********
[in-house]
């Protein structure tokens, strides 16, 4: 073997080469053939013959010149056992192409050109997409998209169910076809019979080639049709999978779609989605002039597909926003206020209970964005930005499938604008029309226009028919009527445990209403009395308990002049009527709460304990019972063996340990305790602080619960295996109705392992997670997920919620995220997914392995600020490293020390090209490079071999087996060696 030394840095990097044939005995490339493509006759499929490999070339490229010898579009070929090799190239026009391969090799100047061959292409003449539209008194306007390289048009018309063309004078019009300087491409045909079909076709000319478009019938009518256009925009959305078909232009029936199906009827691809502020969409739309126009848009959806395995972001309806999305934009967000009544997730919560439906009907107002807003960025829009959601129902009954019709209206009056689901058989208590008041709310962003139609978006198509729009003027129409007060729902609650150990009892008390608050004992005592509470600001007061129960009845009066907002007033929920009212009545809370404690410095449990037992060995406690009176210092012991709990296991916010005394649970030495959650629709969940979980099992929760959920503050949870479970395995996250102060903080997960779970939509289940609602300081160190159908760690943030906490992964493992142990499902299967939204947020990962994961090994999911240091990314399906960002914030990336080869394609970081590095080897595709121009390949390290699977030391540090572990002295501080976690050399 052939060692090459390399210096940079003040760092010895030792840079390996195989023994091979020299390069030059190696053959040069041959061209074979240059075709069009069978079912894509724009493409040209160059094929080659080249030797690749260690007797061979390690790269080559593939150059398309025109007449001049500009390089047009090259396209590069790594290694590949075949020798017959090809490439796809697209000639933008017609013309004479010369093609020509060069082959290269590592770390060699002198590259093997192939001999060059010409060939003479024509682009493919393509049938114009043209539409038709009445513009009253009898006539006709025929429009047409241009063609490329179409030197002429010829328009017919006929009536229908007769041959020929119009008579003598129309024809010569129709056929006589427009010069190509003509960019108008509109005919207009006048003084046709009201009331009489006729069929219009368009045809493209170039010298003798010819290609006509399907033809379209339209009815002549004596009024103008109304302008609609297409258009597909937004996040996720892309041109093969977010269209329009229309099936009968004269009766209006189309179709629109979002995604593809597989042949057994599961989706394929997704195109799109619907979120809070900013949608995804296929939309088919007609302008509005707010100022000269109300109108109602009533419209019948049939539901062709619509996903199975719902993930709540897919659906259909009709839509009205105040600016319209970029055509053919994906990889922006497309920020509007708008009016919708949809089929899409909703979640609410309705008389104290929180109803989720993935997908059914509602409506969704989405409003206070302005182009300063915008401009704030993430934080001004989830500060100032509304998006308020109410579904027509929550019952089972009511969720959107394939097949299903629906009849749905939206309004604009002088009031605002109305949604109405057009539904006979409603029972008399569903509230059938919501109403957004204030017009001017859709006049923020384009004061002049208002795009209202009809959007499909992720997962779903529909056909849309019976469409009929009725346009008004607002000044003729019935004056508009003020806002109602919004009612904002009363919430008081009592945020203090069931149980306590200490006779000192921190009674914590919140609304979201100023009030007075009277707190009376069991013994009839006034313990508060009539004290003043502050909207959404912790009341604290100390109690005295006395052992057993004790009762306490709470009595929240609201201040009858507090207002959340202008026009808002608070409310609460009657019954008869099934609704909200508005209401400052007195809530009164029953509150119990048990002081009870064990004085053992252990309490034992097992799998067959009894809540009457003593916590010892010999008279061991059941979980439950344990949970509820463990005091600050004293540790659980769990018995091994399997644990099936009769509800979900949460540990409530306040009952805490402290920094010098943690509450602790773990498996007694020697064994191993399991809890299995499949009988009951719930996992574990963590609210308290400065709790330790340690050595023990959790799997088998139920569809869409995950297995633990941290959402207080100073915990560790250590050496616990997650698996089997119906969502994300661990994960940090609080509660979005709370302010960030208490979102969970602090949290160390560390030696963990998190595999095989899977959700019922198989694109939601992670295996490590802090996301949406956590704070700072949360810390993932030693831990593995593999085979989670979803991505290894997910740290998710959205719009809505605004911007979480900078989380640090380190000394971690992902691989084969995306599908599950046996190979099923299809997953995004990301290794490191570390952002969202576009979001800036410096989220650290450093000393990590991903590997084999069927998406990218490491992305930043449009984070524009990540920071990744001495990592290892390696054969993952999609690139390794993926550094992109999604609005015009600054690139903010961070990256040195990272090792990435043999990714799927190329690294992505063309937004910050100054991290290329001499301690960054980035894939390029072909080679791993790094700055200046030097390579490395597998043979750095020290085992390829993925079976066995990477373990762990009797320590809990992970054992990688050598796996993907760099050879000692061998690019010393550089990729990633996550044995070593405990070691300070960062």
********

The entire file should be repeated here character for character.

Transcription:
[in-house]
């Protein structure tokens, strides 16, 4: 073997080469053939013959010149056992192409050109997409998209169910076809019979080639049709999978779609989605002039597909926003206020209970964005930005499938604008029309226009028919009527445990209403009395308990002049009527709460304990019972063996340990305790602080619960295996109705392992997670997920919620995220997914392995600020490293020390090209490079071999087996060696 030394840095990097044939005995490339493509006759499929490999070339490229010898579009070929090799190239026009391969090799100047061959292409003449539209008194306007390289048009018309063309004078019009300087491409045909079909076709000319478009019938009518256009925009959305078909232009029936199906009827691809502020969409739309126009848009959806395995972001309806999305934009967000009544997730919560439906009907107002807003960025829009959601129902009954019709209206009056689901058989208590008041709310962003139609978006198509729009003027129409007060729902609650150990009892008390608050004992005592509470600001007061129960009845009066907002007033929920009212009545809370404690410095449990037992060995406690009176210092012991709990296991916010005394649970030495959650629709969940979980099992929760959920503050949870479970395995996250102060903080997960779970939509289940609602300081160190159908760690943030906490992964493992142990499902299967939204947020990962994961090994999911240091990314399906960002914030990336080869394609970081590095080897595709121009390949390290699977030391540090572990002295501080976690050399 052939060692090459390399210096940079003040760092010895030792840079390996195989023994091979020299390069030059190696053959040069041959061209074979240059075709069009069978079912894509724009493409040209160059094929080659080249030797690749260690007797061979390690790269080559593939150059398309025109007449001049500009390089047009090259396209590069790594290694590949075949020798017959090809490439796809697209000639933008017609013309004479010369093609020509060069082959290269590592770390060699002198590259093997192939001999060059010409060939003479024509682009493919393509049938114009043209539409038709009445513009009253009898006539006709025929429009047409241009063609490329179409030197002429010829328009017919006929009536229908007769041959020929119009008579003598129309024809010569129709056929006589427009010069190509003509960019108008509109005919207009006048003084046709009201009331009489006729069929219009368009045809493209170039010298003798010819290609006509399907033809379209339209009815002549004596009024103008109304302008609609297409258009597909937004996040996720892309041109093969977010269209329009229309099936009968004269009766209006189309179709629109979002995604593809597989042949057994599961989706394929997704195109799109619907979120809070900013949608995804296929939309088919007609302008509005707010100022000269109300109108109602009533419209019948049939539901062709619509996903199975719902993930709540897919659906259909009709839509009205105040600016319209970029055509053919994906990889922006497309920020509007708008009016919708949809089929899409909703979640609410309705008389104290929180109803989720993935997908059914509602409506969704989405409003206070302005182009300063915008401009704030993430934080001004989830500060100032509304998006308020109410579904027509929550019952089972009511969720959107394939097949299903629906009849749905939206309004604009002088009031605002109305949604109405057009539904006979409603029972008399569903509230059938919501109403957004204030017009001017859709006049923020384009004061002049208002795009209202009809959007499909992720997962779903529909056909849309019976469409009929009725346009008004607002000044003729019935004056508009003020806002109602919004009612904002009363919430008081009592945020203090069931149980306590200490006779000192921190009674914590919140609304979201100023009030007075009277707190009376069991013994009839006034313990508060009539004290003043502050909207959404912790009341604290100390109690005295006395052992057993004790009762306490709470009595929240609201201040009858507090207002959340202008026009808002608070409310609460009657019954008869099934609704909200508005209401400052007195809530009164029953509150119990048990002081009870064990004085053992252990309490034992097992799998067959009894809540009457003593916590010892010999008279061991059941979980439950344990949970509820463990005091600050004293540790659980769990018995091994399997644990099936009769509800979900949460540990409530306040009952805490402290920094010098943690509450602790773990498996007694020697064994191993399991809890299995499949009988009951719930996992574990963590609210308290400065709790330790340690050595023990959790799997088998139920569809869409995950297995633990941290959402207080100073915990560790250590050496616990997650698996089997119906969502994300661990994960940090609080509660979005709370302010960030208490979102969970602090949290160390560390030696963990998190595999095989899977959700019922198989694109939601992670295996490590802090996301949406956590704070700072949360810390993932030693831990593995593999085979989670979803991505290894997910740290998710959205719009809505605004911007979480900078989380640090380190000394971690992902691989084969995306599908599950046996190979099923299809997953995004990301290794490191570390952002969202576009979001800036410096989220650290450093000393990590991903590997084999069927998406990218490491992305930043449009984070524009990540920071990744001495990592290892390696054969993952999609690139390794993926550094992109999604609005015009600054690139903010961070990256040195990272090792990435043999990714799927190329690294992505063309937004910050100054991290290329001499301690960054980035894939390029072909080679791993790094700055200046030097390579490395597998043979750095020290085992390829993925079976066995990477373990762990009797320590809990992970054992990688050598796996993907760099050879000692061998690019010393550089990729990633996550044995070593405990070691300070960062």